10. 10. Percent Forest Area Covered by Invasive Species 0.0% 5.0% 10.0% 15.0% 20.0% Alabam a M ississippi TennesseeKentucky S.CarolinaVirginia Texas (east)G eorgia N .C arolinaLouisianaArkansas Florida State PercentCoverage 3.0% What about Arkansas? From FIA 2008 data
    11. 11. Non-native Invasive Species Presence by Plant Type for Arkansas 69.5% 18.8% 8.8% 2.3% 0.7% Vines Shrubs Ferns and Forbs Grasses Trees
    12. 12. Top Five Invasive Plants Mimosa Privets Japanese Honeysuckle Tall fescue Non-native Lespedeza These species occurred on the most forested acreage based on FIA data. 
    13. 13. Potential Invasive Species Cogon Grass Emerald Ash Borer Sirex Wasp Asian Long Horn Beetle Gypsy Moth Thousand Cankers Disease
    14. 14. Cogongrass Imperata cylindrica Federal Noxious Weed Fire hazard No wildlife value Reduces tree seedling growth & establishment Very difficult to remove once established Wind and equipment spread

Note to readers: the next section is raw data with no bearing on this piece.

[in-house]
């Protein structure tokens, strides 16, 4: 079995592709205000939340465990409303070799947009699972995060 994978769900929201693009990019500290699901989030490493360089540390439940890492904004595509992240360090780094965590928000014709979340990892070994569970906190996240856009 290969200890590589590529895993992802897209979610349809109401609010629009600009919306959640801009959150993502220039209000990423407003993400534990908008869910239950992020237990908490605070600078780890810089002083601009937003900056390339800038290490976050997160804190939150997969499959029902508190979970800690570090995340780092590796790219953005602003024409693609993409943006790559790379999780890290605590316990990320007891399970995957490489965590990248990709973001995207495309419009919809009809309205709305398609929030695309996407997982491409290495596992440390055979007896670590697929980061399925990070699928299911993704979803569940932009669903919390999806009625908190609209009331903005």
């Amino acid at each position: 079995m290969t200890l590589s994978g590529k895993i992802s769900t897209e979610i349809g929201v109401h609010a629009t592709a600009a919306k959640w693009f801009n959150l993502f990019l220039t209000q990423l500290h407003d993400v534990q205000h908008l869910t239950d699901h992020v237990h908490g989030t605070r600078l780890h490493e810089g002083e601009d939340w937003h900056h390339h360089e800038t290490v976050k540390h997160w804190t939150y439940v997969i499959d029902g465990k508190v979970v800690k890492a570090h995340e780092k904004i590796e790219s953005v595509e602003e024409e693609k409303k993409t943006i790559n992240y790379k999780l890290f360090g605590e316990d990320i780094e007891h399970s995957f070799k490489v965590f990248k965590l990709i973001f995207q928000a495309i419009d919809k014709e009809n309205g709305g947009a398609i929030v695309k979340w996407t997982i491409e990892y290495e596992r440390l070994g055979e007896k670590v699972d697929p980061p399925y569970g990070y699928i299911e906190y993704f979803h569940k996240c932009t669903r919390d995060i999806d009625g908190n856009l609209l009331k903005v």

15. 15. Whitish midrib often off-center
    16. 16. Very Dense Mat of Rhizomes
    17. 17. • Cogongrass in Mississippi – 2010 • It‟s in Greenville, MS • US Hwy 82 & Hwy 278 are potential entry points at Lake Village Courtesy of
    18. 18. Web site for information
    19. 19. Emerald Ash Borer Agrilus planipennis
    20. 20. • Adults feed on ash foliage - cause little damage • Larvae feed on the inner bark of ash trees – disrupt tree's ability to transport water & nutrients
    21. 21. Research It
    22. 22. Asian Longhorned Beetle Anoplophora glabripennis
    23. 23. Male ALB Larva ALB Pupa Adult & Exit Hole
    24. 24.
    25. 25. Thousand Cankers Disease  A new pest complex could pose a major threat to walnut trees (Juglans spp.).  The black walnut twig beetle (Pityophthorus juglandis) transmits a Penicillium-like fungus (Geosmithia) cause what is termed “thousand cankers disease.”  Although not yet detected in Arkansas, it is killing large numbers of eastern black walnuts in various western states.  Found in TN in 2010